E.C.: What's the best and worst part about being part of this band?
Devin: The worst part about being in SYL is probably the fact that I can't just do it and move on. I have to tour and promote it, as well as talk about it, which is hard after it's finished. I just want to move on to other projects after it's released, but the reality is you have an obligation to represent it, which I resent due to the time it monopolizes.
E.C.: What kind of equipment do you use? Is there anything essential to the band's sound that you couldn't live without?
Devin: ESP 7 string guitars with EMG 81 pickups. I tune it GCGCGCE. I use 5150 Peavey heads and Mesa Boogie dual rectifier heads. I use Pro Tools, Ableton Live4, Cubase and a variety of crazy echoes. I use Boomer strings, 10-60...and yellow “pizza slice” Dunlop picks.
E.C.: How would you describe Strapping Young Lad to someone who never heard the band before?
Devin: Obnoxious music with super fast double kick, lots of random explosions and a bald guy screaming his balls off over top. Stress music made for catharsis.
E.C.: What are the plans for the band for 2005?
Devin: We intend on touring a bit, starting in America in April, then European festivals and other touring obligations overseas. We are doing a video for the track “Love?” at the end of February and between all this, I am working on several other non-SYL related projects.
E.C.: What do you like to do during your down time at home? When on the road?
Devin: I constantly work, be it through SYL, the Devin Townsend Band, production for other bands, or various other side project endeavors, so I am constantly busy. I like to sleep and eat in my spare time.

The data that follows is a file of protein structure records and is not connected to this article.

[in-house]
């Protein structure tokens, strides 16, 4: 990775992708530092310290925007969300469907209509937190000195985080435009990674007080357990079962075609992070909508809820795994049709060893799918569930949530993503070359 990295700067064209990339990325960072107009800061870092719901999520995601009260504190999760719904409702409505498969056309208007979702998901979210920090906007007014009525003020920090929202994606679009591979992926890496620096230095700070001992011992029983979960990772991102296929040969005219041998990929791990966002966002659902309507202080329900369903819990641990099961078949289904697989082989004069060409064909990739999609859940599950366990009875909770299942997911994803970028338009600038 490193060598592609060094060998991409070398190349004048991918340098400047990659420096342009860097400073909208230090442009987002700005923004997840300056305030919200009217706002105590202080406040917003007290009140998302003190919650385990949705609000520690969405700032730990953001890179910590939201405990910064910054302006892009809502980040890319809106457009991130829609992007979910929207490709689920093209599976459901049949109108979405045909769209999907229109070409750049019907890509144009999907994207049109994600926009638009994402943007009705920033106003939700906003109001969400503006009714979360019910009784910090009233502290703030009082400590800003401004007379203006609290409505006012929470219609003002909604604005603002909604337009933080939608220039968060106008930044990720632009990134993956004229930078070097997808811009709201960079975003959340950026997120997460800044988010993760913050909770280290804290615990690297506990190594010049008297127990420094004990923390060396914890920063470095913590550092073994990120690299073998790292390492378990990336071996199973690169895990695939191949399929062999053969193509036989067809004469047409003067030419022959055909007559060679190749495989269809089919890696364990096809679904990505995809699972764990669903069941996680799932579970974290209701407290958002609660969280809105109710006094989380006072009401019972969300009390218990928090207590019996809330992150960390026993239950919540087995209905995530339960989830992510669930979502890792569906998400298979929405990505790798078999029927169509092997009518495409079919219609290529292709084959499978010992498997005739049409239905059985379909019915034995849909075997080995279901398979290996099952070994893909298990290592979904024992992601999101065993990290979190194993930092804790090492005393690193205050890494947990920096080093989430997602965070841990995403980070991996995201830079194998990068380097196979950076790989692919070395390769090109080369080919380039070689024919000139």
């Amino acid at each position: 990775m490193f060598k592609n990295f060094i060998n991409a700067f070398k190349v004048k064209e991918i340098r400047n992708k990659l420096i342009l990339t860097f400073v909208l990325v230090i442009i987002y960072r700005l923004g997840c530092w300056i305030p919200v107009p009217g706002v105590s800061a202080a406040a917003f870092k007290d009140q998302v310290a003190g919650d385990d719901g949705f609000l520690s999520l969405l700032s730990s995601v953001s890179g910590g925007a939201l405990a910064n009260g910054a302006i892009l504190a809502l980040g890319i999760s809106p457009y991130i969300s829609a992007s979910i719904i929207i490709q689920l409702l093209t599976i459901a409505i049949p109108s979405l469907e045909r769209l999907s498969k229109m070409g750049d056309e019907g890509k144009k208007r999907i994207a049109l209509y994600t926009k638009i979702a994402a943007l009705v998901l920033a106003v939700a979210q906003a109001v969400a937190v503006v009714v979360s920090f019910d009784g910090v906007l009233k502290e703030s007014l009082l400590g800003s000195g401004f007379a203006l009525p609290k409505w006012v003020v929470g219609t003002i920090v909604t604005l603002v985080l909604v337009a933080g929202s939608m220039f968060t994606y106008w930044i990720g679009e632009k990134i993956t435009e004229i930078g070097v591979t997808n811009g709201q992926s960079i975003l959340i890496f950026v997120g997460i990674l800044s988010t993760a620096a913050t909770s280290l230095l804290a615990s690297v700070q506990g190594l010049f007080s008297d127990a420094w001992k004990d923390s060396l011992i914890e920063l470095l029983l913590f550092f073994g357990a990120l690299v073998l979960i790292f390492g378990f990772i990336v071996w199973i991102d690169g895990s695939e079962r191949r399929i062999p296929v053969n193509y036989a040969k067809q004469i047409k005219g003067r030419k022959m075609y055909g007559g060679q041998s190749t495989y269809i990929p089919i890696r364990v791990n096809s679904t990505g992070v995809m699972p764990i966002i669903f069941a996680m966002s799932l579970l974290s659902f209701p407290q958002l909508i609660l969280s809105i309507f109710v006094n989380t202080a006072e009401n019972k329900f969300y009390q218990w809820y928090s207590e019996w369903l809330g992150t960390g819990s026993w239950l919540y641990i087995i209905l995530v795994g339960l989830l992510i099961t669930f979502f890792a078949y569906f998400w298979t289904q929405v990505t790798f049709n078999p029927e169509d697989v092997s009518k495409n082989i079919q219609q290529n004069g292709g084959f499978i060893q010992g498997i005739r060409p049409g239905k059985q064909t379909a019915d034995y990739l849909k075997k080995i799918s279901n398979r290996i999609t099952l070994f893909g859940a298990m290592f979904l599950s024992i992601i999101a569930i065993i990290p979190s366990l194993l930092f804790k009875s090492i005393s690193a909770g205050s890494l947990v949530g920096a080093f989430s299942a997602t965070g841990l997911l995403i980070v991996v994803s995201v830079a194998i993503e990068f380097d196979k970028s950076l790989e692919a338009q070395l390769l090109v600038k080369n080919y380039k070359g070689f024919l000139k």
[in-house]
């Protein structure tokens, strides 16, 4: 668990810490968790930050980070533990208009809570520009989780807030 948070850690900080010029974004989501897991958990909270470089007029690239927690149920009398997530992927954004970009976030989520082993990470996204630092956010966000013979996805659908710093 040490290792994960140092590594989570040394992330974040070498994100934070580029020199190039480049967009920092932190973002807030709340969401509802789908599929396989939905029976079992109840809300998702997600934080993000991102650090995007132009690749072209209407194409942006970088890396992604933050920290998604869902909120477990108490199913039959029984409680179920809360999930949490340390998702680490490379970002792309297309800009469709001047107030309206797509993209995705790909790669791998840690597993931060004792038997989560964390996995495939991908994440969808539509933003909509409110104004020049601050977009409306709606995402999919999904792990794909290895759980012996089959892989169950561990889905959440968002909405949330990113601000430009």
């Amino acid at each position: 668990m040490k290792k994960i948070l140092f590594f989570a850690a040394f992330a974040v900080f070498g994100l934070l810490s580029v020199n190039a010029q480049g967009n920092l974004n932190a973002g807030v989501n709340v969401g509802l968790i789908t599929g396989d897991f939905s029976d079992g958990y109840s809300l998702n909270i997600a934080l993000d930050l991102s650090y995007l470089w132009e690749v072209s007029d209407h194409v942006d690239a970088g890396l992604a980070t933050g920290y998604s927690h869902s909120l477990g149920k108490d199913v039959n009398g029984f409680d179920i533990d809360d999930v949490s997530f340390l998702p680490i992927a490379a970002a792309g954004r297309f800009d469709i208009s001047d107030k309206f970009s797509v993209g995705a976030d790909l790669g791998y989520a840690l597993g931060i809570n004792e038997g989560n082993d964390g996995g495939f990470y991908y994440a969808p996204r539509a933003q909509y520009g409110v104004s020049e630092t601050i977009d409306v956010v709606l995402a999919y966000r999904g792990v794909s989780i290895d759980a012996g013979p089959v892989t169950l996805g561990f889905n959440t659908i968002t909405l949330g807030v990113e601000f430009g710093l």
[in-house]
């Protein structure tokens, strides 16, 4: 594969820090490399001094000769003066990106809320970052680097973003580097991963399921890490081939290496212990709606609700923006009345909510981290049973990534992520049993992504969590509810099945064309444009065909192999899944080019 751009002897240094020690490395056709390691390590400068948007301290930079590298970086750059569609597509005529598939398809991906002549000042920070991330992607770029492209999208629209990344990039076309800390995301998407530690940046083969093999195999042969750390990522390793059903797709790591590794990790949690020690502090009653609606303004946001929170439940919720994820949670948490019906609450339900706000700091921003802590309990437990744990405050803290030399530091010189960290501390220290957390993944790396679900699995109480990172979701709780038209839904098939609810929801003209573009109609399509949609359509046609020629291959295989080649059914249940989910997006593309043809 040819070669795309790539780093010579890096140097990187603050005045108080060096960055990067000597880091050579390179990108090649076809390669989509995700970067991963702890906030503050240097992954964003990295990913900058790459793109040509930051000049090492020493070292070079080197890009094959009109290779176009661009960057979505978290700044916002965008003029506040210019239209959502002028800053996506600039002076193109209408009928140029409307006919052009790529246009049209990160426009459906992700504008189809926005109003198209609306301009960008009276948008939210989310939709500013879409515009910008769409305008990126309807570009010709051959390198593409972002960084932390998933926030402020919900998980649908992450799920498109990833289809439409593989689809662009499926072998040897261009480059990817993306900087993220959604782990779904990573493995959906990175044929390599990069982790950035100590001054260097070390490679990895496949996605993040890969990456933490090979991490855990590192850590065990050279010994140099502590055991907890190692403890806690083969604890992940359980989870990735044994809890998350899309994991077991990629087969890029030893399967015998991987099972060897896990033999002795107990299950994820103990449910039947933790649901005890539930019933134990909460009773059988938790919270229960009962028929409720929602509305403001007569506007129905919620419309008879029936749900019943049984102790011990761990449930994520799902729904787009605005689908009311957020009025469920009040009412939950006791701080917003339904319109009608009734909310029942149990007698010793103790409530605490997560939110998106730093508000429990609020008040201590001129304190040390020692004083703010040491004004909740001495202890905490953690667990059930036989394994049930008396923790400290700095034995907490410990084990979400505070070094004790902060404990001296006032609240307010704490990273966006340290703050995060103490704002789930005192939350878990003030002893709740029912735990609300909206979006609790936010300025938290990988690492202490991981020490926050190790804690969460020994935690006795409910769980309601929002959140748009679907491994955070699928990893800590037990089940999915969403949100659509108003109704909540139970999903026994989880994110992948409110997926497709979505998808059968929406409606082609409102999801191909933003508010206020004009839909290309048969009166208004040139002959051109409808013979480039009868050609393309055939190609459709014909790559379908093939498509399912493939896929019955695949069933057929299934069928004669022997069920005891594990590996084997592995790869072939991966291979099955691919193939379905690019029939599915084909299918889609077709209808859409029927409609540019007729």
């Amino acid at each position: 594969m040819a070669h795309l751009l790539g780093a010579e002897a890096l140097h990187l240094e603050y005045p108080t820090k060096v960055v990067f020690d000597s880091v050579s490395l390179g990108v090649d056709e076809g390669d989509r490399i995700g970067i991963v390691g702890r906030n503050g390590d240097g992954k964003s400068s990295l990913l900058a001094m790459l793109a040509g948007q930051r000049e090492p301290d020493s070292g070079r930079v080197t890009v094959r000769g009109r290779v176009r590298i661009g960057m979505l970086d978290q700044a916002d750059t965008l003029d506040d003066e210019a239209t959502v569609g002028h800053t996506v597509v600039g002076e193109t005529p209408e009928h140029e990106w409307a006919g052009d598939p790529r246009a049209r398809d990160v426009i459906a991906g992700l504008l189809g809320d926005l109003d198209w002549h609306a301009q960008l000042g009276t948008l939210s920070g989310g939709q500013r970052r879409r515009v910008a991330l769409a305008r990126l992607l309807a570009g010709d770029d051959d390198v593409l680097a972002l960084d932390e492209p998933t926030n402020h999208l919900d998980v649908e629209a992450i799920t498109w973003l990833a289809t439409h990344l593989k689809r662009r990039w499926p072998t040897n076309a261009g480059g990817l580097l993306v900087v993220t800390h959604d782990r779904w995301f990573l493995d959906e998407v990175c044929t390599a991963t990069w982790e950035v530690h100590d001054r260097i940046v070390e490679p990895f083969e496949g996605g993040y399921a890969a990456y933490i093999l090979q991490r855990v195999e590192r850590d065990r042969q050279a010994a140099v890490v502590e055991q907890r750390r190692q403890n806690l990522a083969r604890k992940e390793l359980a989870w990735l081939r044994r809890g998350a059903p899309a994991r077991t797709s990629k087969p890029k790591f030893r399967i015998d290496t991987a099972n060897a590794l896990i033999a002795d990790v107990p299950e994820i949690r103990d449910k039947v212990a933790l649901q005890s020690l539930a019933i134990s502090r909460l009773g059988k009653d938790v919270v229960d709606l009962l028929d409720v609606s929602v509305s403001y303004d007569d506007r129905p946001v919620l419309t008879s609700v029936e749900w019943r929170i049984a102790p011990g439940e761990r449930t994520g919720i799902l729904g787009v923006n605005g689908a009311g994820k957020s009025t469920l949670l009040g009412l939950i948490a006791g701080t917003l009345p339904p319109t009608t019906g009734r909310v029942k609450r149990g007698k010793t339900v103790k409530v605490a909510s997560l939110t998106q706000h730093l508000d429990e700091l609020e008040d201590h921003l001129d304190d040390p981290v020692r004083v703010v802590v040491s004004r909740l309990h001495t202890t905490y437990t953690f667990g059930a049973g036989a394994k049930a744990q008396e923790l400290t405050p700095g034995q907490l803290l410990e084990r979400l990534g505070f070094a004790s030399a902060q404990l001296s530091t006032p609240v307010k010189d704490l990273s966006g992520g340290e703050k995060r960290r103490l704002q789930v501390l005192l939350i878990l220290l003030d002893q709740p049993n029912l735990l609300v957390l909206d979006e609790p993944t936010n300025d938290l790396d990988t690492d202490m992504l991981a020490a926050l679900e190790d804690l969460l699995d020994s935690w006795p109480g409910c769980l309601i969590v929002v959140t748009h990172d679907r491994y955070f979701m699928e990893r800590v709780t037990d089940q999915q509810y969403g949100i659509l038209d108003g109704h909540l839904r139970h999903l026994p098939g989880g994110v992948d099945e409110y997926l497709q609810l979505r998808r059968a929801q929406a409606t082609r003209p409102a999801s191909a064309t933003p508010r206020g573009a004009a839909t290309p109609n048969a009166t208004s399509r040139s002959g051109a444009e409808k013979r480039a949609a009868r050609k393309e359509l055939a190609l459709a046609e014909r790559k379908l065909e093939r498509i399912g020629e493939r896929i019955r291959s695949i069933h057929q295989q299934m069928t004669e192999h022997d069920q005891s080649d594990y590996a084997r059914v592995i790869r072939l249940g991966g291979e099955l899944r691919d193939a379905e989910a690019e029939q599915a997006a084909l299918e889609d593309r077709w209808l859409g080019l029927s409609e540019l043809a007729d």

E.C.: What bands are you currently into? Any music that you like that fans would be surprised with?
Devin: I like a lot of things. For metal, I like Meshuggah and Opeth. I love Ween, and lots of my own stuff. I try to buy as many new metal releases as I can. I like to stay up to date with what’s going on. The new Mnemic and Soilwork are pretty cool, too.
E.C.: How do you feel about the current state of heavy music?
Devin: I think it's good. There are lots of bands pushing lots of envelopes, and it feels like metal, along with hip-hop, are the only two real breathing living musical forms right now.
E.C.: How much has Dimebag Darrell's tragic death affected your outlook on life in the music industry? the heavy music scene?
Devin: It sucks, as it makes you double guess stuff. I will still play shows and all, but it has affected my desire to do so. The heavy music scene is pretty intense to begin with, so my view on the industry as a whole hasn't really changed.
E.C.: What advice would you give to aspiring musicians?
Devin: Even though I've been doing this professionally for 12 years, I really didn't start to get any respect for eight of them. To young musicians, everything you choose to do should be at the peak of your ability, and DON'T STOP, perseverance is the key.
E.C.: Who are some of your musical influences?
Devin: I would say Judas Priest, Wasp, Frank Zappa, Broadway musicals, Abba, New Age music, Zoviet France, Kings X, Morbid Angel, Barkmarket, Grotus, Janes Addiction, Fear Factory, Meshuggah. I am influenced by anything that moves me.
E.C.: What bands would you like to tour with that you haven't yet?
Devin: Metallica, Slayer, or Ozzy. Let’s go for the higher tier!
E.C.: What would you like SYL to accomplish in 2005?
Devin: I just wanna make crazy vibrations with cool guys in a metal band, and I hope that SYL can maintain that this year! See ya on tour. Rock on!